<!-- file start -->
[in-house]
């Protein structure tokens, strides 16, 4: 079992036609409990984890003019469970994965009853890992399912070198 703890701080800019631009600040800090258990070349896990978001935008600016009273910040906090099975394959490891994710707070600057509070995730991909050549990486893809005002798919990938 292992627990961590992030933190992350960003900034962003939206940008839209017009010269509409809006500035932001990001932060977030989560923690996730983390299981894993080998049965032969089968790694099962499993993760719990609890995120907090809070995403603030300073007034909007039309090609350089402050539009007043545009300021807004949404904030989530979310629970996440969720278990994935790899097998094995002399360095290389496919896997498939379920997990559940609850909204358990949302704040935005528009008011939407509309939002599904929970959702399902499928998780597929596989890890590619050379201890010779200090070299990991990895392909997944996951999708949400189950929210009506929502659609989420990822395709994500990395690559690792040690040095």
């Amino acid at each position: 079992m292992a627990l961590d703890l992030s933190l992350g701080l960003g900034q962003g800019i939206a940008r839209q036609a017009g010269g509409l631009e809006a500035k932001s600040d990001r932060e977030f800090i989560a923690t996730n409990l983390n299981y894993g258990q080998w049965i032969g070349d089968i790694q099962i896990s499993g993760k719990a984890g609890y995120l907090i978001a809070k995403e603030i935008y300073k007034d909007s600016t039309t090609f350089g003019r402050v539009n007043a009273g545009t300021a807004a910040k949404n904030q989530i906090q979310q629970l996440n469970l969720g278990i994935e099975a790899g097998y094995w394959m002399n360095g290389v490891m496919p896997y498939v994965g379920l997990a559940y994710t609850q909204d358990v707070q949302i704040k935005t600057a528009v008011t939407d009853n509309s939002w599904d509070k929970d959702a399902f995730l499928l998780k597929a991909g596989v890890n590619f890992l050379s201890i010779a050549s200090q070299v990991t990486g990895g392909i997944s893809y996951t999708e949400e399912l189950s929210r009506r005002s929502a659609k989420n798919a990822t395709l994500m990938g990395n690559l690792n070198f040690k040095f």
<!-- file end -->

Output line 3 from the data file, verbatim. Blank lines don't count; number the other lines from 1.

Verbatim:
């Amino acid at each position: 079992m292992a627990l961590d703890l992030s933190l992350g701080l960003g900034q962003g800019i939206a940008r839209q036609a017009g010269g509409l631009e809006a500035k932001s600040d990001r932060e977030f800090i989560a923690t996730n409990l983390n299981y894993g258990q080998w049965i032969g070349d089968i790694q099962i896990s499993g993760k719990a984890g609890y995120l907090i978001a809070k995403e603030i935008y300073k007034d909007s600016t039309t090609f350089g003019r402050v539009n007043a009273g545009t300021a807004a910040k949404n904030q989530i906090q979310q629970l996440n469970l969720g278990i994935e099975a790899g097998y094995w394959m002399n360095g290389v490891m496919p896997y498939v994965g379920l997990a559940y994710t609850q909204d358990v707070q949302i704040k935005t600057a528009v008011t939407d009853n509309s939002w599904d509070k929970d959702a399902f995730l499928l998780k597929a991909g596989v890890n590619f890992l050379s201890i010779a050549s200090q070299v990991t990486g990895g392909i997944s893809y996951t999708e949400e399912l189950s929210r009506r005002s929502a659609k989420n798919a990822t395709l994500m990938g990395n690559l690792n070198f040690k040095f």